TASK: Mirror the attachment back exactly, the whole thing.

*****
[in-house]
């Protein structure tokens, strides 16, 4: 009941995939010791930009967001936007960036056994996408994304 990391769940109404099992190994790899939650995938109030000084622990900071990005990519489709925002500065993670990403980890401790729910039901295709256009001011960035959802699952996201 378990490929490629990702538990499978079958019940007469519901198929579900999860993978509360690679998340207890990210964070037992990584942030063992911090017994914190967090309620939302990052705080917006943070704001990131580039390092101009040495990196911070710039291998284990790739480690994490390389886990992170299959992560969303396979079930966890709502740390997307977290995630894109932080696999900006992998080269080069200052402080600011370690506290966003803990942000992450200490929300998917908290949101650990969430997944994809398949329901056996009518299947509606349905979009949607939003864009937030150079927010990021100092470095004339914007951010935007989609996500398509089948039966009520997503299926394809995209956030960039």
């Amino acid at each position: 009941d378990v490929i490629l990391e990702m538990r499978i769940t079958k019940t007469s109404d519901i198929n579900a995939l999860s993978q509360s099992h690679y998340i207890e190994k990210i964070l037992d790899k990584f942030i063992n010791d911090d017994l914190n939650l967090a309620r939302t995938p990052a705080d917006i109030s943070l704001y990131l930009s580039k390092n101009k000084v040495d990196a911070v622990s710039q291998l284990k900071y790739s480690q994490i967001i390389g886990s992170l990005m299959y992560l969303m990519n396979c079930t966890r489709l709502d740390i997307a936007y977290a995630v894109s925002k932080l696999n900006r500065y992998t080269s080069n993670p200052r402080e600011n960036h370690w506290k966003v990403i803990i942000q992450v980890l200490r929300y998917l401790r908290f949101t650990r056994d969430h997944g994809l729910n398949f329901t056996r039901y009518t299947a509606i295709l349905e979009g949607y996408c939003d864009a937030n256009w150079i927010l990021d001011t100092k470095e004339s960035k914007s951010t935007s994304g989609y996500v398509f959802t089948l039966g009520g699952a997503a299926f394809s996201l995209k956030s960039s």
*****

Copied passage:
[in-house]
């Protein structure tokens, strides 16, 4: 009941995939010791930009967001936007960036056994996408994304 990391769940109404099992190994790899939650995938109030000084622990900071990005990519489709925002500065993670990403980890401790729910039901295709256009001011960035959802699952996201 378990490929490629990702538990499978079958019940007469519901198929579900999860993978509360690679998340207890990210964070037992990584942030063992911090017994914190967090309620939302990052705080917006943070704001990131580039390092101009040495990196911070710039291998284990790739480690994490390389886990992170299959992560969303396979079930966890709502740390997307977290995630894109932080696999900006992998080269080069200052402080600011370690506290966003803990942000992450200490929300998917908290949101650990969430997944994809398949329901056996009518299947509606349905979009949607939003864009937030150079927010990021100092470095004339914007951010935007989609996500398509089948039966009520997503299926394809995209956030960039």
């Amino acid at each position: 009941d378990v490929i490629l990391e990702m538990r499978i769940t079958k019940t007469s109404d519901i198929n579900a995939l999860s993978q509360s099992h690679y998340i207890e190994k990210i964070l037992d790899k990584f942030i063992n010791d911090d017994l914190n939650l967090a309620r939302t995938p990052a705080d917006i109030s943070l704001y990131l930009s580039k390092n101009k000084v040495d990196a911070v622990s710039q291998l284990k900071y790739s480690q994490i967001i390389g886990s992170l990005m299959y992560l969303m990519n396979c079930t966890r489709l709502d740390i997307a936007y977290a995630v894109s925002k932080l696999n900006r500065y992998t080269s080069n993670p200052r402080e600011n960036h370690w506290k966003v990403i803990i942000q992450v980890l200490r929300y998917l401790r908290f949101t650990r056994d969430h997944g994809l729910n398949f329901t056996r039901y009518t299947a509606i295709l349905e979009g949607y996408c939003d864009a937030n256009w150079i927010l990021d001011t100092k470095e004339s960035k914007s951010t935007s994304g989609y996500v398509f959802t089948l039966g009520g699952a997503a299926f394809s996201l995209k956030s960039s």